Meet The Carnivorous Emperor Butterfly

The Emperor butterfly, also known as Apatura iris, lives in some parts of England and is unique for its striking blue color and strange eating habits: they eat carrion and dung. If you want to lure it and take a photo, bring something foul-smelling as bait.

Emperor Butterfly Species Summary

Scientific NameApatura iris
Family NameNymphalidae
HabitatDense woodlands
RangeCentral and Southern England
Host PlantsSallow
Butterfly DescriptionThe upper side of their wings is black and blue with a gray, brown, and white underside
Caterpillar DescriptionGreen with white and yellow markings

Butterfly Physical Description

Male's underside
Male’s underside

The Purple emperor butterfly belongs to the order Lepidoptera, family Nymphalidae, and is a unique, iridescent blue butterfly. The butterfly wings of males are bright, while females have paler upperside. Males also have a slight tinge of green on the dorsal side of their wings.

Both sexes have a tiny orange-white patch close to the forewings and a band of white spots across both wings. Their undersides are paler and lack silvery iridescence. Females are a bit larger than males. Females resemble the White admiral, only with the orange eyespot on its hindwings. The wingspan of this butterfly ranges from 2 3/16 to 2 11/16 inches.

The pupa stage (chrysalis) is striking, and even the most experienced butterfly enthusiasts may mistake it for the host plant’s leaf. Therefore, this is one of the best examples of camouflage in nature.

Emperor Butterfly Compared to similar species

Some blue and black butterflies are similar to the Emperor. Here’s a brief comparison:

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Blue swallowtailRecognizable for the “tails” on their wings and orange spots on the undersides of hindwings
Lesser purple EmperorStrikingly blue, with white spots and brownish edges all around its wings
Blue morphoBlue, without the white spots, but with black edges all around
Sara longwingBlack and blue, with long wings and prominent white areas
Blackened bluewingMore muted blues, closer to the butterfly’s body

Why are they called Emperor Butterflies?

This butterfly is also often referred to as His Imperial Majesty, likely because of its beauty. Additionally, Apatura (Greek) is a word related to deception, referring to male wings which are iridescent only under a certain angle.

Caterpillar Physical Description

Emperor's caterpillar
Emperor’s caterpillar

The Purple emperor’s larvae (caterpillars) are green with white and yellow markings. They have two “horns” at their anterior and one smaller at the posterior. Once they hatch, they’ll rest on the leaf’s midrib to match the environment. During winter, the larvae will hibernate on sallow branches. It will also change its color from green to brown to camouflage on dry branches.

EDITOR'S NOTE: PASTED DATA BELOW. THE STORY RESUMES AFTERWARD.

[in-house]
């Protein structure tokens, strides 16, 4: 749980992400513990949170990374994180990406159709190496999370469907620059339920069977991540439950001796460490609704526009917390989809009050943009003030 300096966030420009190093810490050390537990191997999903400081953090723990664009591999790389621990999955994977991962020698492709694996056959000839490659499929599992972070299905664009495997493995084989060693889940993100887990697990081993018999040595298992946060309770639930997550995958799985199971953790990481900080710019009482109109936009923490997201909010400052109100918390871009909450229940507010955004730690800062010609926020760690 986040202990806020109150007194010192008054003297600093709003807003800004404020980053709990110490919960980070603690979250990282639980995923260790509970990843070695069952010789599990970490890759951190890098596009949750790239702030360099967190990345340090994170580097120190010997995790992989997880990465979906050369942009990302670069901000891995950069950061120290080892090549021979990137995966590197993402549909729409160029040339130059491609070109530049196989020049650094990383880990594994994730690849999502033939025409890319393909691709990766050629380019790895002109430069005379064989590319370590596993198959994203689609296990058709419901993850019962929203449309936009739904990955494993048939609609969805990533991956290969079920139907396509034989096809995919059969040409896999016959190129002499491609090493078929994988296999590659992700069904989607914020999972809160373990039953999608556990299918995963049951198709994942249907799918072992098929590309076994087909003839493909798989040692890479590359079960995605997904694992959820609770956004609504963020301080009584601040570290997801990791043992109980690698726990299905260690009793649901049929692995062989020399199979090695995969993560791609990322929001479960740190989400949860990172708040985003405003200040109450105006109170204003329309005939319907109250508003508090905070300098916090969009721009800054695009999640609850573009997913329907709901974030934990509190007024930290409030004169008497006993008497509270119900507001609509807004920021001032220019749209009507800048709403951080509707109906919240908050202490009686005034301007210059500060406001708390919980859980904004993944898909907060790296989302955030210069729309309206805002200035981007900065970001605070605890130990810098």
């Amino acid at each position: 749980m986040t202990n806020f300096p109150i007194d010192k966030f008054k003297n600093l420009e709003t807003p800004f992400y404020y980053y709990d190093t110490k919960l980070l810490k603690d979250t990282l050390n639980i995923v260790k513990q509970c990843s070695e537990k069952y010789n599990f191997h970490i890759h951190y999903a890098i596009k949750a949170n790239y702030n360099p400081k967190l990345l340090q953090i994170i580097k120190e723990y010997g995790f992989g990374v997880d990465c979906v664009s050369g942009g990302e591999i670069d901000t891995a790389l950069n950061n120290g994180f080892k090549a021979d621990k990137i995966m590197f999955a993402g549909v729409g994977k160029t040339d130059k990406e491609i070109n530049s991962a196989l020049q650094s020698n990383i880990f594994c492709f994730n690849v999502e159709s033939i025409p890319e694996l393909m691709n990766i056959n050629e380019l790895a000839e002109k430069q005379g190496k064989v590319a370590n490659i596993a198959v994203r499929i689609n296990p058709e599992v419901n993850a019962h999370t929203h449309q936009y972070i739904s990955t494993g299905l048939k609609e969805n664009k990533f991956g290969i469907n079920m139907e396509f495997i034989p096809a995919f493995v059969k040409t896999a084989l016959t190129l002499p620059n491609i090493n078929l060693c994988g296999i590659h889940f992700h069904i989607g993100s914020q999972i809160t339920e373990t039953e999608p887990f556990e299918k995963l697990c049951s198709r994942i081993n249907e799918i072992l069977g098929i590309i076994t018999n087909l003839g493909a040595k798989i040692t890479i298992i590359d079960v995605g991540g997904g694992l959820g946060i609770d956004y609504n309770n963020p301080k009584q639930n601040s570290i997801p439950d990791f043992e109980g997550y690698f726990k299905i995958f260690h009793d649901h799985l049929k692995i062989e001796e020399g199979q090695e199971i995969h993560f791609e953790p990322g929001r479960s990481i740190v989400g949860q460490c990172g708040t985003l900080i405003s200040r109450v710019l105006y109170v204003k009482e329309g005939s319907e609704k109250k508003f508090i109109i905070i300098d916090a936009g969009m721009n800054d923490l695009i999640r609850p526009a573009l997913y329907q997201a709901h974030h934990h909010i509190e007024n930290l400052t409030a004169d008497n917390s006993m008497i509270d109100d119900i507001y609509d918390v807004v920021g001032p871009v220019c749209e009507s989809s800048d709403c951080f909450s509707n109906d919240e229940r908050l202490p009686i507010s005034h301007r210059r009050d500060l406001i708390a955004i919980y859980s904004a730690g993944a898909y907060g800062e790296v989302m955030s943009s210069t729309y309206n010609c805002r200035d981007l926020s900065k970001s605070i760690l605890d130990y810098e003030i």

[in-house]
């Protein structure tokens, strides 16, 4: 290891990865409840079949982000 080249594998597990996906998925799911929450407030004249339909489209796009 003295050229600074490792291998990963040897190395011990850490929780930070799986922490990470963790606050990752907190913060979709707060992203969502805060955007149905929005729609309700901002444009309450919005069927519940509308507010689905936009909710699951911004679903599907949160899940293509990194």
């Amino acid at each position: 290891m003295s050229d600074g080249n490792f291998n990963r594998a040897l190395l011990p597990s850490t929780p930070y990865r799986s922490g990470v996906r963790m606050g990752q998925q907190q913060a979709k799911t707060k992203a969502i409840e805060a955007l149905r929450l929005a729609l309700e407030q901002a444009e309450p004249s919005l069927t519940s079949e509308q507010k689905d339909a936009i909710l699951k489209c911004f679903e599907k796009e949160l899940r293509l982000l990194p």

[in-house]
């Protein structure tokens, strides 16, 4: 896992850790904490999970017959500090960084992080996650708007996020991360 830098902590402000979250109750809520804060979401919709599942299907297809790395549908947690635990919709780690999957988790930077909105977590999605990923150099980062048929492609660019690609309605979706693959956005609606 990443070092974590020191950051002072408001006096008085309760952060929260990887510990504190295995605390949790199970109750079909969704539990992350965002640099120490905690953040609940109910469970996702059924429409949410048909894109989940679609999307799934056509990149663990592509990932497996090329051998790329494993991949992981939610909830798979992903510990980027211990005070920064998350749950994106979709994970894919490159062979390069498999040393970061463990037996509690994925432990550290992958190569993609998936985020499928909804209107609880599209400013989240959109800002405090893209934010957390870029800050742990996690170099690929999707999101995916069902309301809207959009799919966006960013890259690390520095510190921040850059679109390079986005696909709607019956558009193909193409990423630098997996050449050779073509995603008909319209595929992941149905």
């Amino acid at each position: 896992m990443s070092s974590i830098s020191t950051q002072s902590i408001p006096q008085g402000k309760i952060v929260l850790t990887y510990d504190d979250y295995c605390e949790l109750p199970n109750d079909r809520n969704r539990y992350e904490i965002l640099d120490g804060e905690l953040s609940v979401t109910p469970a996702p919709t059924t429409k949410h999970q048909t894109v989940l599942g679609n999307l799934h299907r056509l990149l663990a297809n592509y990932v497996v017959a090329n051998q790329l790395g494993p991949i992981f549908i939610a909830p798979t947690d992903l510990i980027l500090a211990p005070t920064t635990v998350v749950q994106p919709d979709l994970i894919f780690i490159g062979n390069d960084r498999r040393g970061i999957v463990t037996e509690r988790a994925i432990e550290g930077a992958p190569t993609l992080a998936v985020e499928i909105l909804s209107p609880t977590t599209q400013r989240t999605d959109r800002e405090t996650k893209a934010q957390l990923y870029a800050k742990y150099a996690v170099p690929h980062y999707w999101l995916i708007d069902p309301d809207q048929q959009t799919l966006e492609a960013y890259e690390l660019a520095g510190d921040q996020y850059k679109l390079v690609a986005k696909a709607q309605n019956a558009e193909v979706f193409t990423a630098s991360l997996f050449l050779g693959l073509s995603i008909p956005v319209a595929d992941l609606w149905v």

What is the lifespan of an emperor butterfly?

Egg Stage10 days
Caterpillar Stage14 to 28 days
Chrysalis Stage7 to 14 days
Butterfly Stage30 to 120 days

Purple Emperor’s Habitat

The Emperor butterfly prefers dense, broadleaved woodlands, tropical and subtropical forests, and clusters of smaller woods. It also frequents areas with a good supply of willow.

Usual Host Plants

The host plant is usually sallow, but this butterfly may visit tree and shrub celtis in the elm family (Ulmaceae). It lays eggs on various trees, from medium-sized shrubs to tall canopies. If you want these pretty butterflies around in your garden, plant sallow or trees that produce sap.

Strange feeding habits of Emperor butterfly

These shiny blue butterflies feed on carrion, dung, and even urine. When it comes to plants, they’ll eat goat willow (Salix caprea) and honeydew secreted by aphids (not flower nectar). In some cases, they’ll eat tree sap oozing from oak trees.

Why Do Emperor Butterflies Eat Carrion?

It might look strange to see a butterfly on a carrion. However, these butterflies eat it to obtain the required salts and minerals for reproduction.


Besides their strange eating habit, the male Emperors will perch in full sun, looking for females. They fly high and are hard to spot. Since they share their space with the birds, they tend to be violent and attack species like buzzards. Those who wish to see one of the Purple emperors should bring binoculars and something rotting.

Common Predators

The most common predators of the Purple emperors are bats, frogs, and birds. Luckily, the caterpillar is very well camouflaged among leaves.

Are Emperor Butterflies Poisonous?

So far, there are no mentions of the Purple emperor’s toxicity for predators or people.

Where do emperor butterflies live?

This butterfly species was present in most of England, but today it’s only located in central-southern England. Other locations where you may see some strays include Bolivia and the lower Rio Grande Valley (Texas and Mexico).

Are Emperor Butterflies Endangered?

By the 1960s, the Emperor’s population was relatively scarce in their regular regions. Even though its numbers are still declining, the Purple emperor is not considered fully endangered. Today, they’re assigned a medium butterfly conservation priority.

Do Emperor Butterflies Migrate?

This butterfly’s population is confined to a small area, mainly in southern England. It doesn’t migrate, although some hope it will start to expand into suburban areas.

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